The Basics – Autumn Sowing

It’s not too late to sow:

  • BROAD BEANS – autumn sown broad beans are ready a good month before spring-sown and they don’t get black fly. Try variety aquadulce or supersimonia.
  • PEA – Ditto for autumn sown peas – try variety Meteor.
  • SUGARSNAP PEAS – you might be able to get early varieties of sugarsnaps such as Snow Pea Gigante Svizzero – growth will be slow but you will get small pods early next year.
  • GARLIC – plant cloves one inch below the surface.
  • ONIONS, SPRING ONIONS – Autumn sown onions will be harvested earlier than spring-sown. Try varieties Electric, Radar or Shakespeare. Sow some spring onions too. White Lisbon is a good option..
  • SPRING CABBAGE – if you can get your hands on some cabbage plants from your local garden centre, plant them 12 inches apart and earth up the soil around the base of the stem.
  • WINTER LETTUCE – you can still sow some really hardy varieties of winter lettuce – cover with fleece in cold weather. Try Winter Gem.
  • LAMBS LETTUCE – easy to grow and undemanding. It’s not the greatest taste but will bulk out the salad bowl in lean winter months.
  • SPINACH – the beauty of sowing spinach at this time of the year is that it won’t bolt (which is the great blight of growing spinach earlier in the year).
  • ORIENTAL GREENS – get some oriental greens going now and you can enjoy fresh greens all winter – try mizuna, mibuna, komatsuna, texel greens, tatsoi and mustard.

Recipe of the Week – Green Tomato Sour

shutterstock_236475874 Source: Yulia-Bogdanova via Shutterstock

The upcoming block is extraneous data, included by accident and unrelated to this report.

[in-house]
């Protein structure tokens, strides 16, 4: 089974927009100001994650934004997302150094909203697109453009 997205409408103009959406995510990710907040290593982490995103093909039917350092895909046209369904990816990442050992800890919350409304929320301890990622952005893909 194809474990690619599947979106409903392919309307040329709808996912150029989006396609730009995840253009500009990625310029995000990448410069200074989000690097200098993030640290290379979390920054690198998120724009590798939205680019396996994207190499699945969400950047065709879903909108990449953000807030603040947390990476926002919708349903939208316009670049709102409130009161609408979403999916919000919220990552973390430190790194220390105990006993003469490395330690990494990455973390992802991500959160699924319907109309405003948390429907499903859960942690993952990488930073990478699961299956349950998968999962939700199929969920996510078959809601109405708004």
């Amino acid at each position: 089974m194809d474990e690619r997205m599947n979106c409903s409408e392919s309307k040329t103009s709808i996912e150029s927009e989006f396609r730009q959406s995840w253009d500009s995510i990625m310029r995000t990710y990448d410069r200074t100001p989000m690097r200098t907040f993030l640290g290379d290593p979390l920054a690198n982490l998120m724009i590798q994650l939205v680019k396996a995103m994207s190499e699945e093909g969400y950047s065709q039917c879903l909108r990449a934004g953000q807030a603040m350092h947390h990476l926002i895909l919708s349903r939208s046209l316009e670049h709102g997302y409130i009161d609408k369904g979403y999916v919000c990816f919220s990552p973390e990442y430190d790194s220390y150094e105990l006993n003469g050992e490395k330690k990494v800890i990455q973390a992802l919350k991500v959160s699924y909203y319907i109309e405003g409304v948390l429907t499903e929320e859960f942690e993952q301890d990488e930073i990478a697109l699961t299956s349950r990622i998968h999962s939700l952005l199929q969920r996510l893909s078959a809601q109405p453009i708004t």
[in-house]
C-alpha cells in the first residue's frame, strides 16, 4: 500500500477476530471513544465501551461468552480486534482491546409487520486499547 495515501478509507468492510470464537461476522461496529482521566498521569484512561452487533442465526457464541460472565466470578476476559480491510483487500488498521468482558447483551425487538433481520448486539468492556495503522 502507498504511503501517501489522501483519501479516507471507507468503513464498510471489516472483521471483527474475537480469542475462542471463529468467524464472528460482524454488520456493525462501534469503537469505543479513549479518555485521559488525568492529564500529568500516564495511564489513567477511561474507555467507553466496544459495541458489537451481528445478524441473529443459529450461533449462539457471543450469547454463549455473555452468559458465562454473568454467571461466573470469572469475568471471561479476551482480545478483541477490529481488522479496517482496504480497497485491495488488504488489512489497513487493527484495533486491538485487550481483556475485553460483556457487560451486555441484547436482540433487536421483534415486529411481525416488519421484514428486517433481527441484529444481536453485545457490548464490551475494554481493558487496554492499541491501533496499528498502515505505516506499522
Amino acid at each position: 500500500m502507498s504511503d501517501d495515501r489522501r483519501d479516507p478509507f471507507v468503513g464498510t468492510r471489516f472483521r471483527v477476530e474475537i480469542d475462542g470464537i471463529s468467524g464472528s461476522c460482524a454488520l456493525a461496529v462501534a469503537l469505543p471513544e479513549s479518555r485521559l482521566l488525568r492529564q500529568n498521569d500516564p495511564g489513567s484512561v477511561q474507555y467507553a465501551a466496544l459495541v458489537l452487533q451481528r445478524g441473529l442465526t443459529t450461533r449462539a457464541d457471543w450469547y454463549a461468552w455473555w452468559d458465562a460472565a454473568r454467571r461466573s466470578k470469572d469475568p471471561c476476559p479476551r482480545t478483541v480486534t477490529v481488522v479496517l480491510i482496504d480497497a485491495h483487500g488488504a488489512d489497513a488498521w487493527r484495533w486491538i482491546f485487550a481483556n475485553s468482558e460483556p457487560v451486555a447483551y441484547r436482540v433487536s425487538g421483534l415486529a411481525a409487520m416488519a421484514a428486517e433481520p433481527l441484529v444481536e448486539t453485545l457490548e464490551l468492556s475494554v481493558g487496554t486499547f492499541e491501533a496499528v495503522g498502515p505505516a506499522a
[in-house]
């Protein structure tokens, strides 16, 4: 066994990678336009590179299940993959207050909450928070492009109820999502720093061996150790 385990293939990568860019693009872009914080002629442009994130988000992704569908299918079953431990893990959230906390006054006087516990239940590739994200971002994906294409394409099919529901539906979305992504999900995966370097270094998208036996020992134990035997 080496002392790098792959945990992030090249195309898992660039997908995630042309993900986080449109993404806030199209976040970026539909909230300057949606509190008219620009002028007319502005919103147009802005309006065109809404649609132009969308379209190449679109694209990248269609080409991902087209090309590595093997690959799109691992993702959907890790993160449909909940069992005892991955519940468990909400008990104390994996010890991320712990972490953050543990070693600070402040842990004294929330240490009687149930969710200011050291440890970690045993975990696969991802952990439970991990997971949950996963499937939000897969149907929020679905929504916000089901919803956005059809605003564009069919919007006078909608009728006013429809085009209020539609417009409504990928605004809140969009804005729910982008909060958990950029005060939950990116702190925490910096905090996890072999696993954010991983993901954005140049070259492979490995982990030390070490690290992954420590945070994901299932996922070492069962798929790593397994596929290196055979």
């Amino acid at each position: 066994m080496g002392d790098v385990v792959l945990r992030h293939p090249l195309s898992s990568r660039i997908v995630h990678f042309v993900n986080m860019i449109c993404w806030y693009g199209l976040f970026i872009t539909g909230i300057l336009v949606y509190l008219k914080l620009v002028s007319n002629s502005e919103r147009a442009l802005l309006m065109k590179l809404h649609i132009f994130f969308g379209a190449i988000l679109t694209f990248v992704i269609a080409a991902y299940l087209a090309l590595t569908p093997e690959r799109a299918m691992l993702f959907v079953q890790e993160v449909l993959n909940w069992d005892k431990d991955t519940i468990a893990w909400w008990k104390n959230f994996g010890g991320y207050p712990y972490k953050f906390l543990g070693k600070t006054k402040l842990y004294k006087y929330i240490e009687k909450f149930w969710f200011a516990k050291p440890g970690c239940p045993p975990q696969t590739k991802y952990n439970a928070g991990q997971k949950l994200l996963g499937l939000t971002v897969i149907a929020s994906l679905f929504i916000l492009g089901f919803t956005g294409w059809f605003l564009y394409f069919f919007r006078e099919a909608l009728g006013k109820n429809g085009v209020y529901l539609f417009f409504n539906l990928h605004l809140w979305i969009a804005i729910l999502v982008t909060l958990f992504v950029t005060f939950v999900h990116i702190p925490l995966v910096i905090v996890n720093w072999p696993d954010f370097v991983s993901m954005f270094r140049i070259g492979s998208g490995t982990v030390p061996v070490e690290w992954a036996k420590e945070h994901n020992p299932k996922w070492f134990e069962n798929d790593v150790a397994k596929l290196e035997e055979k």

Despite its name, green tomato sour is not at all sour but quite sweet, with an interesting mellow flavour. This recipe from The Conran Cookbook makes 3.6kg / 8 lb of chutney.


  • 2.7kg/ 6 lb green tomatoes, thinly sliced
  • 900g/ 2 lb onions, chopped
  • salt
  • 3 green peppers, seeded and chopped
  • 700g/ 1.5 lb soft light brown sugar
  • 3 tablespoons mustard seed
  • 1 tablespoon coriander seed
  • ½ teaspoon celery seed
  • 2 teaspoons turmeric
  • 1.2 litres/ 2 pints distilled vinegar


Layer the tomatoes and onions in a large earthenware bowl, sprinkling each layer with salt. Let them stand overnight. Drain off the liquid, and put the tomatoes and onions in a preserving pan.

Add the green peppers, sugar, spices and vinegar. The vinegar should barely cover the vegetables, so add more or less as necessary. Simmer for 2 hours. Pour the mixture into the earthenware bowl and allow to stand overnight.

The next day simmer the chutney for about half an hour or until there is just enough thickish liquid to cover the vegetables when they are packed together. Ladle the chutney into heated clean, dry jars. Keep for at least 3 weeks before opening.

Michael Kelly is founder of GIY and GROW HQ. 

Click here for more GIY tips and recipes.


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Michael Kelly  / Grower